Remember your pre-teen and teenage years? They’re filled with a lot of social transitions, that’s for sure. For kids with Autism Spectrum Disorder, navigating those social transitions can be particularly challenging. It can be tough for anyone on the spectrum to understand the unwritten rules of communication.
Studies show that it is important for pre-teenagers and teenagers to have healthy relationships with peers their age. Understanding some of the normalcies and quiet social cues involved in starting and maintaining those relationships can help ASD adolescents acclimate to their environment just a little bit easier. Here are a few tips and resources you can share with your pre-teen with ASD to help them feel better about integrating themselves into the social scene of middle school or high school.
Please keep in mind that everyone is different, and although these tips may work for some, they might not work for all.
Social cues can be difficult to read, employ, and navigate for kids with ASD. But they can be bettered when ASD adolescents learn about norms of space, asking questions and engaging continuing conversation, understanding emotions, and loosely reading body language. It’s a lot to do, we know. But we have a few tricks and tips that can help with those kinds of things.
Personal space is a big aspect of communication. It might be easiest for an ASD teen to imagine that, when talking to people, the person they’re talking to has a really big hula hoop surrounding their body, and they don’t want someone else inside that hula hoop. Everybody has their own idea of personal space but imagining personal space as a hula hoop is a great way to visualize a peer’s comfort zone.
Starting—and continuing—a conversation
To start a conversation, advise your teen to just to ask someone how an event in their life was. Ask about their weekend, their summer, their travels, or how a favorite class went. People really do love to talk about themselves. Try asking “How was _____” questions, or “What did you think of _____” questions. These questions allow participants in a conversation to not only talk about an event that happened to them, but also give their opinion on it. They’re both pretty good starting points.
Sophisticated questions are a great way to help ASD pre-teens and teens engage in better conversation. Sophisticated questions are a technique that encompasses the following: While having a conversation, paraphrase what the person just said and then ask a question from it. It shows people that you’re listening and interested in what they have to say and want to know more about it. It’s an easy way to keep a conversation rolling.
Teaching the principle of reciprocity is another good thing to keep in mind when helping ASD adolescents understand social skills. All conversations are give and take. When one person discloses something, you disclose something, too. Giving people minor and appropriate details about your life, after you ask for theirs or providing details about your own life when prompted is a relatively easy way to carry out a conversation.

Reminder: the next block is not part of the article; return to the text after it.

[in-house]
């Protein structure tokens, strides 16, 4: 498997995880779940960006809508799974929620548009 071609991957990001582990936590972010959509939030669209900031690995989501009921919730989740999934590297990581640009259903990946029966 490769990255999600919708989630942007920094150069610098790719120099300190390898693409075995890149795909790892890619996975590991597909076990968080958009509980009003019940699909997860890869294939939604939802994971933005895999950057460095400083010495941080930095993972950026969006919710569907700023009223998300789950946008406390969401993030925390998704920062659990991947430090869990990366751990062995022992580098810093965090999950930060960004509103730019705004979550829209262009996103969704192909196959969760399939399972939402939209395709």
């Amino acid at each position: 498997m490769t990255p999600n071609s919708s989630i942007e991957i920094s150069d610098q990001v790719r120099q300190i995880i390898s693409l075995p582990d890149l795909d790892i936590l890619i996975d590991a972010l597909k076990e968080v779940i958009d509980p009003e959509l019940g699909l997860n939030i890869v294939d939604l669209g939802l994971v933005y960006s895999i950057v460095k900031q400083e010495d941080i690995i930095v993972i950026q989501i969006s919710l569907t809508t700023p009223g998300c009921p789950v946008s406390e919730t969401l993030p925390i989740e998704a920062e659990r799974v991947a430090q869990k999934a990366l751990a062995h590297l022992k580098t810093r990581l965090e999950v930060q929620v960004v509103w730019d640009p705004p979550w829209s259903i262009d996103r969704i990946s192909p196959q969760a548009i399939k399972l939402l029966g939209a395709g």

Reading people’s emotions can be a roadblock for some ASD pre-teens and teens, too. One of the easiest ways to overcome this is to practice emotional identification using visual aids and flash cards. Photographic examples can be especially helpful in teaching facial cues and body language. We’ve got a couple of fine examples here and here.
When reviewing the cards, ask your teen what they think the person in the photo is feeling, then follow-up by asking how they might start a conversation with them. Or, if perhaps the person in the photo doesn’t want to be talked to, give them examples on how to navigate that situation.
Making it a habit
To help these tips become a routine or habit, it’s a good idea to role play it all out first with your kid. That gives them the opportunity to begin to understand the situations that they could face. Kids must learn though example and practice, so try to expose them to as many scenarios as possible, even the less than friendly potentials. Yes, we know it’s scary, but preparing your child for the social obstacles they may face can help build confidence.
In preparation of a negative social situation, equip your child with a routine or response that helps them remain calm and neutral. If a situation starts to make them they feel too uncomfortable, let them know it’s okay to get an adult involved. Unhealthy friendships and negative social interactions at school are often best handled with an adult as a mediator.
Watch movies, watch YouTube, and try to immerse them in any visuals that could help them comprehend how to navigate different situations and use their social skills. Learning from example and incorporating into routine is a great way to familiarize your child with socializing.
Be cognizant of situations and limitations
Even the best communicators in the world have rough days. Limits exist. Difficult situations will happen. While you can’t be there for every social interaction they’ll have in their day, you can equip your teen with a “tool box” of positive examples and habits from which to pull. With a little practice and parental encouragement, their social interactions may start to be a whole lot smoother.